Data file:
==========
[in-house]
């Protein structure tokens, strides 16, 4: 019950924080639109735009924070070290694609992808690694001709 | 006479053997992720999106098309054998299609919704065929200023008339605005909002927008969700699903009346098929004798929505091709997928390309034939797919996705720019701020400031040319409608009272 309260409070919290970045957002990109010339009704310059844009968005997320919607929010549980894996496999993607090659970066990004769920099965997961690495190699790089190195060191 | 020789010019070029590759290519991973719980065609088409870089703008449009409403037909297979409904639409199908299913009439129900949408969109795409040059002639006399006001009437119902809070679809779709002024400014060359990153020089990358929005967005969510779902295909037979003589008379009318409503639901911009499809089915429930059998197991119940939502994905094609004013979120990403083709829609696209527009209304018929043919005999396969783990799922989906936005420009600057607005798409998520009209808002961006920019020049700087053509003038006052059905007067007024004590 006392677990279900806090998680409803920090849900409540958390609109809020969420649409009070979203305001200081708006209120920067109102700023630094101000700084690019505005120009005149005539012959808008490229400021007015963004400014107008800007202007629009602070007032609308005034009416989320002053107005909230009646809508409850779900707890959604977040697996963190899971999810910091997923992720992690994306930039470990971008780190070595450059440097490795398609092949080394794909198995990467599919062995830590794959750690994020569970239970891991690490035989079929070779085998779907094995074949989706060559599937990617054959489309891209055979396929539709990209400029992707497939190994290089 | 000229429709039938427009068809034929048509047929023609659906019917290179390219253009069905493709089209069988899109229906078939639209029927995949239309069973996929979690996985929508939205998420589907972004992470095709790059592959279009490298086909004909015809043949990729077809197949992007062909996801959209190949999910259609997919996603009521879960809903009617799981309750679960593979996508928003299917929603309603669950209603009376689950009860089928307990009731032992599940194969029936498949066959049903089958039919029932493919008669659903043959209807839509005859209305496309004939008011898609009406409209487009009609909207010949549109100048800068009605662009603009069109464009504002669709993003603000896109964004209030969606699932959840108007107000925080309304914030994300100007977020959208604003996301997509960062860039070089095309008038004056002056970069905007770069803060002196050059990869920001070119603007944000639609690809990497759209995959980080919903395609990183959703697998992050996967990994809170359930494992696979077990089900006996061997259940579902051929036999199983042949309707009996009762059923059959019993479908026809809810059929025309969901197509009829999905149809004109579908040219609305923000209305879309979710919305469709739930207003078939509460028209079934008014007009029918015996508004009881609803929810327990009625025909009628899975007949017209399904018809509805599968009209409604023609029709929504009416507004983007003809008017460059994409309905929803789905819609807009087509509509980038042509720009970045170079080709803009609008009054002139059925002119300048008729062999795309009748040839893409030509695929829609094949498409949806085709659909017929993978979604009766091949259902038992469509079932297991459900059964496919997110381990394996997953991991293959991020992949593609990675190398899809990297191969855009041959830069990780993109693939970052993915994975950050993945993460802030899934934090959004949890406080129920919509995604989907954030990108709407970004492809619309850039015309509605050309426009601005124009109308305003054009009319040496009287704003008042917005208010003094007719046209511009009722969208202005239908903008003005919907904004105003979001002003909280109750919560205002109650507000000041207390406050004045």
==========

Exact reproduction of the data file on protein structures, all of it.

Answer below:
[in-house]
């Protein structure tokens, strides 16, 4: 019950924080639109735009924070070290694609992808690694001709 | 006479053997992720999106098309054998299609919704065929200023008339605005909002927008969700699903009346098929004798929505091709997928390309034939797919996705720019701020400031040319409608009272 309260409070919290970045957002990109010339009704310059844009968005997320919607929010549980894996496999993607090659970066990004769920099965997961690495190699790089190195060191 | 020789010019070029590759290519991973719980065609088409870089703008449009409403037909297979409904639409199908299913009439129900949408969109795409040059002639006399006001009437119902809070679809779709002024400014060359990153020089990358929005967005969510779902295909037979003589008379009318409503639901911009499809089915429930059998197991119940939502994905094609004013979120990403083709829609696209527009209304018929043919005999396969783990799922989906936005420009600057607005798409998520009209808002961006920019020049700087053509003038006052059905007067007024004590 006392677990279900806090998680409803920090849900409540958390609109809020969420649409009070979203305001200081708006209120920067109102700023630094101000700084690019505005120009005149005539012959808008490229400021007015963004400014107008800007202007629009602070007032609308005034009416989320002053107005909230009646809508409850779900707890959604977040697996963190899971999810910091997923992720992690994306930039470990971008780190070595450059440097490795398609092949080394794909198995990467599919062995830590794959750690994020569970239970891991690490035989079929070779085998779907094995074949989706060559599937990617054959489309891209055979396929539709990209400029992707497939190994290089 | 000229429709039938427009068809034929048509047929023609659906019917290179390219253009069905493709089209069988899109229906078939639209029927995949239309069973996929979690996985929508939205998420589907972004992470095709790059592959279009490298086909004909015809043949990729077809197949992007062909996801959209190949999910259609997919996603009521879960809903009617799981309750679960593979996508928003299917929603309603669950209603009376689950009860089928307990009731032992599940194969029936498949066959049903089958039919029932493919008669659903043959209807839509005859209305496309004939008011898609009406409209487009009609909207010949549109100048800068009605662009603009069109464009504002669709993003603000896109964004209030969606699932959840108007107000925080309304914030994300100007977020959208604003996301997509960062860039070089095309008038004056002056970069905007770069803060002196050059990869920001070119603007944000639609690809990497759209995959980080919903395609990183959703697998992050996967990994809170359930494992696979077990089900006996061997259940579902051929036999199983042949309707009996009762059923059959019993479908026809809810059929025309969901197509009829999905149809004109579908040219609305923000209305879309979710919305469709739930207003078939509460028209079934008014007009029918015996508004009881609803929810327990009625025909009628899975007949017209399904018809509805599968009209409604023609029709929504009416507004983007003809008017460059994409309905929803789905819609807009087509509509980038042509720009970045170079080709803009609008009054002139059925002119300048008729062999795309009748040839893409030509695929829609094949498409949806085709659909017929993978979604009766091949259902038992469509079932297991459900059964496919997110381990394996997953991991293959991020992949593609990675190398899809990297191969855009041959830069990780993109693939970052993915994975950050993945993460802030899934934090959004949890406080129920919509995604989907954030990108709407970004492809619309850039015309509605050309426009601005124009109308305003054009009319040496009287704003008042917005208010003094007719046209511009009722969208202005239908903008003005919907904004105003979001002003909280109750919560205002109650507000000041207390406050004045």